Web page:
Oh, I think allowing annuities to be sold within a 401(k) wrapper is another quite bad outcome.
                Maybe I am dumb but what is the rationalization for that? Other then the bribing of congressmen?

                Comment


                • East coast
                  East coast commented
                  Editing a comment
                  More Options! Some may want annuities - hopefully for the same reason that every plan sponsor and their mother has been sued for high fees on funds over the last 5 yrs, the annuity options will be [relatively] reasonable going forward. For some folks that want that security, more power to them.

                • Tim
                  Tim commented
                  Editing a comment
                  " the annuity options will be [relatively] reasonable going forward. "
                  Really? I guess that's why they specifically put in "safe harbor protections".No more lawsuits! Now that that issue is settled, I am sure the upfront costs and penalties for getting out will be perfectly reasonable! Then pay 10% for withdrawing the funds. The target market for this product is much more susceptible liquidity issues.
                  No one says life is fair, the annuity game inside retirement accounts is rigged. It's difficult to get ANYONE to read a prospectus let alone an annuity contract filled with legal jargon. Some people want cigarettes, at least they put a disclosure requirement. This in no way is good for the vast majority of retirement savers.

              • #12
                FIREshrink
                Thank you for your eloquent interpretation. I agree that the "stretch" was very generous to say the least.
                "But as today’s WSJ editorial observes, this seemingly minor provision upends many years of estate and retirement planning for millions of Americans. Not cool."
                This statement is my primary point. Yes, you made one possible alternative suggestion. There are some good points in the act, opening up accounts to many that were unavailable. The process itself sucks!

                Comment


                • #13
                  https://www.forbes.com/sites/martins.../#1d6fa08710ff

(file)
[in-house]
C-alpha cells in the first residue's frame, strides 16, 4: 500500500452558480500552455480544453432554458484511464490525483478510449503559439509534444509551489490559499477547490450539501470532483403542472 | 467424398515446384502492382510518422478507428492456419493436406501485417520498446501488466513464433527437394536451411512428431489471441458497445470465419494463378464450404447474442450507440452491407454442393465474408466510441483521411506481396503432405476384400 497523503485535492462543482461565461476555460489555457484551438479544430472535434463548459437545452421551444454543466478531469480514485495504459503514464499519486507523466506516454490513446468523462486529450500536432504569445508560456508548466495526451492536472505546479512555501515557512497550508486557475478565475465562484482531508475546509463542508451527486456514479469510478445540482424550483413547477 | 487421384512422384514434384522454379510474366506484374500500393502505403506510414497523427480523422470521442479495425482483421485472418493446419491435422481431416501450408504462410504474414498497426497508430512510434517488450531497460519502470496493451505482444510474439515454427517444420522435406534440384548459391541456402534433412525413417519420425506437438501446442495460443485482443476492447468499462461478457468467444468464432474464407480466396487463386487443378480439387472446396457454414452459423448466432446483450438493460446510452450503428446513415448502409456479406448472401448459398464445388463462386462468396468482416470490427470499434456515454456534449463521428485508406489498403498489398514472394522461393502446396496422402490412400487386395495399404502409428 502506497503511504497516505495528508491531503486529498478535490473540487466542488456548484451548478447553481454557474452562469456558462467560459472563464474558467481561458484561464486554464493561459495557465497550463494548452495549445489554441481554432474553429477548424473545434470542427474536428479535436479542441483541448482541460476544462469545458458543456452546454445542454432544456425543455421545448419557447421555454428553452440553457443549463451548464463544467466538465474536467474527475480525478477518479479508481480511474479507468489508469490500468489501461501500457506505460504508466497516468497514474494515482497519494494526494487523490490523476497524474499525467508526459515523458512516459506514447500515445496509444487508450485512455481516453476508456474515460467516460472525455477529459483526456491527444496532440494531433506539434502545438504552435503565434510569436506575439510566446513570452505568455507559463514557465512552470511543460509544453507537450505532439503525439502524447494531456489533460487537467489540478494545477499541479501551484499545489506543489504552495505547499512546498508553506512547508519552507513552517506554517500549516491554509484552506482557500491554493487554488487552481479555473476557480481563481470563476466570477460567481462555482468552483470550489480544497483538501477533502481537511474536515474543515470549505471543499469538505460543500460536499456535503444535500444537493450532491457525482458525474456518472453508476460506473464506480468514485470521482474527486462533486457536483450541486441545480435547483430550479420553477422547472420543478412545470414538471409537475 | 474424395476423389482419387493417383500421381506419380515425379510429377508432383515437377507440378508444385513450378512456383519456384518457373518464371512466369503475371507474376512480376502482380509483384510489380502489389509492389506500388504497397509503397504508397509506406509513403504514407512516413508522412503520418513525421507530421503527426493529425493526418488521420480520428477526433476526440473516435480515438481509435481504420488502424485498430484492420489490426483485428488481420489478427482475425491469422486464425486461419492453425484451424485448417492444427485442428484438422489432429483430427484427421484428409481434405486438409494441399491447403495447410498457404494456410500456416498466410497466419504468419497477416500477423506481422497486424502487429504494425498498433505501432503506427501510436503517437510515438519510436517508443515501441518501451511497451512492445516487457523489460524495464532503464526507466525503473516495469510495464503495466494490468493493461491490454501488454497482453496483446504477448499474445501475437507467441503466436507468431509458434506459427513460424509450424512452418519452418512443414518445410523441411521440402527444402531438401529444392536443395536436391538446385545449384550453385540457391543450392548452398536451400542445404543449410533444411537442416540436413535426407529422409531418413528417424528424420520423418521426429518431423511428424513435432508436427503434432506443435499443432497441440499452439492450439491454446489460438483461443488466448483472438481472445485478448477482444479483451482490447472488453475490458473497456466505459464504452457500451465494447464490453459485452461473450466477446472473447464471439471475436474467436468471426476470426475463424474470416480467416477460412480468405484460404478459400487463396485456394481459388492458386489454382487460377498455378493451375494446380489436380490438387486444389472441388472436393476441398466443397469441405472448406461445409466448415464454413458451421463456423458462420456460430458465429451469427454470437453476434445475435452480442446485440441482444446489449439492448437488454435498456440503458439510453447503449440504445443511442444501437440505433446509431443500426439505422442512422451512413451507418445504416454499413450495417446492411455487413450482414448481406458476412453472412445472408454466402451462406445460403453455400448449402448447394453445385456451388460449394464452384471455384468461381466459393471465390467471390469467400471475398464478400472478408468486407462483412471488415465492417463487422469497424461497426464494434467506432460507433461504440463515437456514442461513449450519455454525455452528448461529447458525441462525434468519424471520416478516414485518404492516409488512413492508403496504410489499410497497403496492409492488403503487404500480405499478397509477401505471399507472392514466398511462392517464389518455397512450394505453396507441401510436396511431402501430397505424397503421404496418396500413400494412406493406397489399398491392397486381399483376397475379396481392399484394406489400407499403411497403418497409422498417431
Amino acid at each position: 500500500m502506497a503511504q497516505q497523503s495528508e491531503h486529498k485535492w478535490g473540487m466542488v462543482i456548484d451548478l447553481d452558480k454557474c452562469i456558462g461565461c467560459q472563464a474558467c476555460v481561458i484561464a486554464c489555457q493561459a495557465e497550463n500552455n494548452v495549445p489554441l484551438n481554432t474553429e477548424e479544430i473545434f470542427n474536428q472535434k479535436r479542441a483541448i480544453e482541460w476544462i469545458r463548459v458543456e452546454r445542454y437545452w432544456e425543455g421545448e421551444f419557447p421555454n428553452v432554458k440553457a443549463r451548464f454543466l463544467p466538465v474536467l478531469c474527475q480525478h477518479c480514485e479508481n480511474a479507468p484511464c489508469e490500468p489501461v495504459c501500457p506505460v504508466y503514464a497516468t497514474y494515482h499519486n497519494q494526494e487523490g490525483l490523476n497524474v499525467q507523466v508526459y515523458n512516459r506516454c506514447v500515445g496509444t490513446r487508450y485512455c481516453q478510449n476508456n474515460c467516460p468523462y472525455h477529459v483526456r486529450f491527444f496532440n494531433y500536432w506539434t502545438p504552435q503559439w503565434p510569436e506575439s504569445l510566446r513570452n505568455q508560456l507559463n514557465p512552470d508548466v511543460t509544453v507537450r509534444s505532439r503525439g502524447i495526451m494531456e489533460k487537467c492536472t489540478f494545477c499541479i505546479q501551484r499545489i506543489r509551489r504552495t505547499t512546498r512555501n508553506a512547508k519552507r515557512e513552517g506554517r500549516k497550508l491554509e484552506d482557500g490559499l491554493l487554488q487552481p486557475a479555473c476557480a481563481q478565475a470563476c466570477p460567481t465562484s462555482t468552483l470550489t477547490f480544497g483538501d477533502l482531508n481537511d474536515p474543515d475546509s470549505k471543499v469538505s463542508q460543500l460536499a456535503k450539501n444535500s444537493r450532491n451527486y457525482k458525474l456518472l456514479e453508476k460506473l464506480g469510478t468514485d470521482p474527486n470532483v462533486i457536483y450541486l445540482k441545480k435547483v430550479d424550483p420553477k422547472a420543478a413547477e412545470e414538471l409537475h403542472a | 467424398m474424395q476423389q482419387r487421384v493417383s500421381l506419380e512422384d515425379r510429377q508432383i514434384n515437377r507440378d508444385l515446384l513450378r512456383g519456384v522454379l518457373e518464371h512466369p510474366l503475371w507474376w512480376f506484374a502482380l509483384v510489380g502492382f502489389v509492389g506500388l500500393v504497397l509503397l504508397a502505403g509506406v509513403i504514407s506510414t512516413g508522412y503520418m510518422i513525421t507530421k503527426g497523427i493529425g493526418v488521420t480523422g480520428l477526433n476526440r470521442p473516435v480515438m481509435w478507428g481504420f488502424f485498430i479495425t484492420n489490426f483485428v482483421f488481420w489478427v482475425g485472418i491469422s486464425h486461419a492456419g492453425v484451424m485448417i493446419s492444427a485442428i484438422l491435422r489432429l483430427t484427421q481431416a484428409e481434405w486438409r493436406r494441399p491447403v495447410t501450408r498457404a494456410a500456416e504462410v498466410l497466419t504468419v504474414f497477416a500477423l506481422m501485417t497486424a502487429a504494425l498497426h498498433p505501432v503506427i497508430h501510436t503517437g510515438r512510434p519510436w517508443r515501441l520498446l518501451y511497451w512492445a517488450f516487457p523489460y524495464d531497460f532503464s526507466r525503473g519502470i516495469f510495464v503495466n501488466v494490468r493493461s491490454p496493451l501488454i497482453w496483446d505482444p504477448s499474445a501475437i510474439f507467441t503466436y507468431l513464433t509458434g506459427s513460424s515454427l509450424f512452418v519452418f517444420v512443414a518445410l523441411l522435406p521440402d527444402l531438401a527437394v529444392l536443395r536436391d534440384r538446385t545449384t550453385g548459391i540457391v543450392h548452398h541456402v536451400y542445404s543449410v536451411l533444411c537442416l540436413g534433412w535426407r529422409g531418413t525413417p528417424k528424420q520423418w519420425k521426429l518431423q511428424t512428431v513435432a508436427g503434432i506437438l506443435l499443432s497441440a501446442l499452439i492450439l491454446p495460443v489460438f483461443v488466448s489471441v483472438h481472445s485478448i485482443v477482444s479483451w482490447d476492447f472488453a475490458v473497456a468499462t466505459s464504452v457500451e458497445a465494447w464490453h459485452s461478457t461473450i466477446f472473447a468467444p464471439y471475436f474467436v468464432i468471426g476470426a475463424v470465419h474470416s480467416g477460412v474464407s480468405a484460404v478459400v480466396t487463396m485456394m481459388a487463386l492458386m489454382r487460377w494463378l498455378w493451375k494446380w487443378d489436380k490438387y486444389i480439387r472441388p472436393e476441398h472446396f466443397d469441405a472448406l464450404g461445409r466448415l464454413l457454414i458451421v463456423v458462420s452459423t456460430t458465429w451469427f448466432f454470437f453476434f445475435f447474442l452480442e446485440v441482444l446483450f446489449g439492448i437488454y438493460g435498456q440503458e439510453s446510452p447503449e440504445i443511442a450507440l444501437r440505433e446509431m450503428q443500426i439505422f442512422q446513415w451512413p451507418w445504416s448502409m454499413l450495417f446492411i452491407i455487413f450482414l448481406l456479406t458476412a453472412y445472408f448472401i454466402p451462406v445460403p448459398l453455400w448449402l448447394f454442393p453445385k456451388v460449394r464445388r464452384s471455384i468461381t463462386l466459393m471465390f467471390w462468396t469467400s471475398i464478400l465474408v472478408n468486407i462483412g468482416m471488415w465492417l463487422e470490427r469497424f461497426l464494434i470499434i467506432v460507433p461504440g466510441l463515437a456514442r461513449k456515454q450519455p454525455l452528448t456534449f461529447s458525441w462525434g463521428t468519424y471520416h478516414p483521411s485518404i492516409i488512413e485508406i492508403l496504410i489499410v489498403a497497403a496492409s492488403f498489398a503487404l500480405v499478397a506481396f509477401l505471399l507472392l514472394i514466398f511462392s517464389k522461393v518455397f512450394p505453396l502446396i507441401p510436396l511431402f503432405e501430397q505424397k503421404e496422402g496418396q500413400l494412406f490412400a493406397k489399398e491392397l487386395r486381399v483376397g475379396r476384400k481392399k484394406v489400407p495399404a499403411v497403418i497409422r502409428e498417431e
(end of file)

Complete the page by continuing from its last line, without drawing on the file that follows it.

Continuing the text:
If you already have an estate plan in place prior to SECURE now would be a good time to examine the provisions for the beneficiaries especially wrt IRAs and RMDs. Many plans use trusts for the beneficiaries to take advantage of the stretch RMD. New provisions for the beneficiaries may be in order although I’m going to wait a little until the dust settles before deciding how to proceed.

                  Comment


                  • #14
                    With me paying 18% effective tax rate in florida, I will be converting 50-100k/yearly
                    As a retiree that large ROTH account can serve as long term care insurance as well instead of paying the crazy premiums that are skyrocketing
                    If you have trusts for your kids, they need to be reviewed(not a lawyer am I)
                    love how our govt changes rules in the middle of the game
                    the non spouse who inherits an ira previously is taxed on the whole ira, but over their life, not 10yrs
                    Does the NON SPOUSE take the distribution yearly or wait till the end of the 10yrs? 10 years to wait if its a Roth

                    Comment


                    • #15
                      This act will produce 16 billion dollars through 2029. Its horrible for those like myself who amassed large IRAS
                      convert as much as you can or marry your child(joking)

                      Comment